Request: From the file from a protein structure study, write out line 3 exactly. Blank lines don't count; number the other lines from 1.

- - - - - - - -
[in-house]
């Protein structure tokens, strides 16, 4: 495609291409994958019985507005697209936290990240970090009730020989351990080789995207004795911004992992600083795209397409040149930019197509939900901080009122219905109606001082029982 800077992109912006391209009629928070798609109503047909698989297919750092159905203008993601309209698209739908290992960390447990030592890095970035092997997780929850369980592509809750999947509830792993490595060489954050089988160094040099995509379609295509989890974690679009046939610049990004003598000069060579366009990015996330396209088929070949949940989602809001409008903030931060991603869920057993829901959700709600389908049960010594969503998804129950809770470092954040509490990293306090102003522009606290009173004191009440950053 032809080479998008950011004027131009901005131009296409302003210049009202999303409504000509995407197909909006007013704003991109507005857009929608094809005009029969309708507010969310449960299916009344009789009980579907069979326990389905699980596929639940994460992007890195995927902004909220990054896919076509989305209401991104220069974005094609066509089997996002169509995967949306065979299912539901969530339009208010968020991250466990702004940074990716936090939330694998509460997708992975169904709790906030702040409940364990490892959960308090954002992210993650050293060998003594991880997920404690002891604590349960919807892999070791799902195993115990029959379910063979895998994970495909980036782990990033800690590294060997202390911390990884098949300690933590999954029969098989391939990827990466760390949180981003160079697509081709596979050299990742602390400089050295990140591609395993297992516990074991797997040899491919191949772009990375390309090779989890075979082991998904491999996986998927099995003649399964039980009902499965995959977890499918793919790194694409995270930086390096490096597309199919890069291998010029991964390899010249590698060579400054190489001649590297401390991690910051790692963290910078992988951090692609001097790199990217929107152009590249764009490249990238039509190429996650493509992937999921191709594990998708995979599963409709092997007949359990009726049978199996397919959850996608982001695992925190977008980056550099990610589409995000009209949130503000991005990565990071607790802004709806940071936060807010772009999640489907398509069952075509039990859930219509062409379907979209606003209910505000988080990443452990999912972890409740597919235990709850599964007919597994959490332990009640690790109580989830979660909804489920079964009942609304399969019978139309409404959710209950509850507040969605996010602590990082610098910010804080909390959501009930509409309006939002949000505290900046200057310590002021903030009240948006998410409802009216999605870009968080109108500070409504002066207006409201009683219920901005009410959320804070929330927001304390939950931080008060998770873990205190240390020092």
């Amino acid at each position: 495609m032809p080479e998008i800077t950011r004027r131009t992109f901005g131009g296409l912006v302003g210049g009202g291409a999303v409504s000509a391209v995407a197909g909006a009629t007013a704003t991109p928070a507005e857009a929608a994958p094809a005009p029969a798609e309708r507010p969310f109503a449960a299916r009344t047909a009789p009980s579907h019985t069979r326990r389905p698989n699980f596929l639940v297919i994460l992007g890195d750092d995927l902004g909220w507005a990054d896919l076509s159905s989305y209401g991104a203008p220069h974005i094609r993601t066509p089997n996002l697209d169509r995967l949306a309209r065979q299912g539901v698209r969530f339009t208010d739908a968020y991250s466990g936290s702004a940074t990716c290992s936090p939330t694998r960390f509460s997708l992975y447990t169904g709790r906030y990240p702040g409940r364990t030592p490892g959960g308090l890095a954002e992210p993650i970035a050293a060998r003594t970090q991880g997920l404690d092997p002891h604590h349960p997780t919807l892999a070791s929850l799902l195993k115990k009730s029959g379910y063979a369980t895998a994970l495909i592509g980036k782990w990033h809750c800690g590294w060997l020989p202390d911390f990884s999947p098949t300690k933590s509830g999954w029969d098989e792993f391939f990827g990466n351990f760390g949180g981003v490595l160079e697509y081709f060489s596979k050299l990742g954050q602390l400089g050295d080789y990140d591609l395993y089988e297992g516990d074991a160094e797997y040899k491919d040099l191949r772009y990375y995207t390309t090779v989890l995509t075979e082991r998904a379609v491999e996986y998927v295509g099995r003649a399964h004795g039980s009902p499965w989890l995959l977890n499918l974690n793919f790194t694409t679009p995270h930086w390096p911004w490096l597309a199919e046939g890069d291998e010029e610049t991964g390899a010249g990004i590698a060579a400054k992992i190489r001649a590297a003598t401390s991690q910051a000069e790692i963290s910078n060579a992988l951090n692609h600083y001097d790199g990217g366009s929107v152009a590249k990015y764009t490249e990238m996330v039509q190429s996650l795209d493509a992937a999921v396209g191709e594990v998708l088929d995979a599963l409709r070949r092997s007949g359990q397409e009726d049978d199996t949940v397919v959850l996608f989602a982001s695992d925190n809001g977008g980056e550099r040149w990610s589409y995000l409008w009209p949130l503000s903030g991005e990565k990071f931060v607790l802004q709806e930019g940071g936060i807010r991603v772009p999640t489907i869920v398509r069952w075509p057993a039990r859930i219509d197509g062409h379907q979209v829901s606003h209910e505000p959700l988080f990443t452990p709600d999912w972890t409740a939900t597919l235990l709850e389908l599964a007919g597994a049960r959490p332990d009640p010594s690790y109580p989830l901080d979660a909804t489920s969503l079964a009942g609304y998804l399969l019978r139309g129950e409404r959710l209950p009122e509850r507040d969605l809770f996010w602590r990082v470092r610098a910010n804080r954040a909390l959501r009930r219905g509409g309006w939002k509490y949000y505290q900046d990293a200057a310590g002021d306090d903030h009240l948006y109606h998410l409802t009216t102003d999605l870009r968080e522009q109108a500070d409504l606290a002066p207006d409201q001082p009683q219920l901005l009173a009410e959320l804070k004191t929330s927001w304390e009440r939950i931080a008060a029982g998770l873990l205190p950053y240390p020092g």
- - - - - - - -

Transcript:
């Amino acid at each position: 495609m032809p080479e998008i800077t950011r004027r131009t992109f901005g131009g296409l912006v302003g210049g009202g291409a999303v409504s000509a391209v995407a197909g909006a009629t007013a704003t991109p928070a507005e857009a929608a994958p094809a005009p029969a798609e309708r507010p969310f109503a449960a299916r009344t047909a009789p009980s579907h019985t069979r326990r389905p698989n699980f596929l639940v297919i994460l992007g890195d750092d995927l902004g909220w507005a990054d896919l076509s159905s989305y209401g991104a203008p220069h974005i094609r993601t066509p089997n996002l697209d169509r995967l949306a309209r065979q299912g539901v698209r969530f339009t208010d739908a968020y991250s466990g936290s702004a940074t990716c290992s936090p939330t694998r960390f509460s997708l992975y447990t169904g709790r906030y990240p702040g409940r364990t030592p490892g959960g308090l890095a954002e992210p993650i970035a050293a060998r003594t970090q991880g997920l404690d092997p002891h604590h349960p997780t919807l892999a070791s929850l799902l195993k115990k009730s029959g379910y063979a369980t895998a994970l495909i592509g980036k782990w990033h809750c800690g590294w060997l020989p202390d911390f990884s999947p098949t300690k933590s509830g999954w029969d098989e792993f391939f990827g990466n351990f760390g949180g981003v490595l160079e697509y081709f060489s596979k050299l990742g954050q602390l400089g050295d080789y990140d591609l395993y089988e297992g516990d074991a160094e797997y040899k491919d040099l191949r772009y990375y995207t390309t090779v989890l995509t075979e082991r998904a379609v491999e996986y998927v295509g099995r003649a399964h004795g039980s009902p499965w989890l995959l977890n499918l974690n793919f790194t694409t679009p995270h930086w390096p911004w490096l597309a199919e046939g890069d291998e010029e610049t991964g390899a010249g990004i590698a060579a400054k992992i190489r001649a590297a003598t401390s991690q910051a000069e790692i963290s910078n060579a992988l951090n692609h600083y001097d790199g990217g366009s929107v152009a590249k990015y764009t490249e990238m996330v039509q190429s996650l795209d493509a992937a999921v396209g191709e594990v998708l088929d995979a599963l409709r070949r092997s007949g359990q397409e009726d049978d199996t949940v397919v959850l996608f989602a982001s695992d925190n809001g977008g980056e550099r040149w990610s589409y995000l409008w009209p949130l503000s903030g991005e990565k990071f931060v607790l802004q709806e930019g940071g936060i807010r991603v772009p999640t489907i869920v398509r069952w075509p057993a039990r859930i219509d197509g062409h379907q979209v829901s606003h209910e505000p959700l988080f990443t452990p709600d999912w972890t409740a939900t597919l235990l709850e389908l599964a007919g597994a049960r959490p332990d009640p010594s690790y109580p989830l901080d979660a909804t489920s969503l079964a009942g609304y998804l399969l019978r139309g129950e409404r959710l209950p009122e509850r507040d969605l809770f996010w602590r990082v470092r610098a910010n804080r954040a909390l959501r009930r219905g509409g309006w939002k509490y949000y505290q900046d990293a200057a310590g002021d306090d903030h009240l948006y109606h998410l409802t009216t102003d999605l870009r968080e522009q109108a500070d409504l606290a002066p207006d409201q001082p009683q219920l901005l009173a009410e959320l804070k004191t929330s927001w304390e009440r939950i931080a008060a029982g998770l873990l205190p950053y240390p020092g």